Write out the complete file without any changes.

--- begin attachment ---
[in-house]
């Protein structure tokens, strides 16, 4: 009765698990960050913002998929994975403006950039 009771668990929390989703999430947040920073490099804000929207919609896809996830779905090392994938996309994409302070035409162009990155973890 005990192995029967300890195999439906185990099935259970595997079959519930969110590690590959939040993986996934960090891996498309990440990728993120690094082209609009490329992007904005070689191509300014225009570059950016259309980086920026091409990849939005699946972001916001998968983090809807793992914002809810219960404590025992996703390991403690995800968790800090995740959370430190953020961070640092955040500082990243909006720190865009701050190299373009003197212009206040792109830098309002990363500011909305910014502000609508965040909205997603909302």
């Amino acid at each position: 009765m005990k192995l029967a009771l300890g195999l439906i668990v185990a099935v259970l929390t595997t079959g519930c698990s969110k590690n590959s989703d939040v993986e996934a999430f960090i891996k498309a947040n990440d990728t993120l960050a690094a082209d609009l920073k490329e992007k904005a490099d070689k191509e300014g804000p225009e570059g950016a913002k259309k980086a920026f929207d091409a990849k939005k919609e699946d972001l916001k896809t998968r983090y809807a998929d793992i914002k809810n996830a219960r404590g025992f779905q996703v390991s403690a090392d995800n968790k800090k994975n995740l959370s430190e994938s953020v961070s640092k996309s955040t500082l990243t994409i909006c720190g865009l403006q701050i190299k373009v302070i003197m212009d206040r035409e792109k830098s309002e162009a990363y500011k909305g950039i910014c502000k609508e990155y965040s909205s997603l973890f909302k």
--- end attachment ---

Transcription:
[in-house]
């Protein structure tokens, strides 16, 4: 009765698990960050913002998929994975403006950039 009771668990929390989703999430947040920073490099804000929207919609896809996830779905090392994938996309994409302070035409162009990155973890 005990192995029967300890195999439906185990099935259970595997079959519930969110590690590959939040993986996934960090891996498309990440990728993120690094082209609009490329992007904005070689191509300014225009570059950016259309980086920026091409990849939005699946972001916001998968983090809807793992914002809810219960404590025992996703390991403690995800968790800090995740959370430190953020961070640092955040500082990243909006720190865009701050190299373009003197212009206040792109830098309002990363500011909305910014502000609508965040909205997603909302």
């Amino acid at each position: 009765m005990k192995l029967a009771l300890g195999l439906i668990v185990a099935v259970l929390t595997t079959g519930c698990s969110k590690n590959s989703d939040v993986e996934a999430f960090i891996k498309a947040n990440d990728t993120l960050a690094a082209d609009l920073k490329e992007k904005a490099d070689k191509e300014g804000p225009e570059g950016a913002k259309k980086a920026f929207d091409a990849k939005k919609e699946d972001l916001k896809t998968r983090y809807a998929d793992i914002k809810n996830a219960r404590g025992f779905q996703v390991s403690a090392d995800n968790k800090k994975n995740l959370s430190e994938s953020v961070s640092k996309s955040t500082l990243t994409i909006c720190g865009l403006q701050i190299k373009v302070i003197m212009d206040r035409e792109k830098s309002e162009a990363y500011k909305g950039i910014c502000k609508e990155y965040s909205s997603l973890f909302k």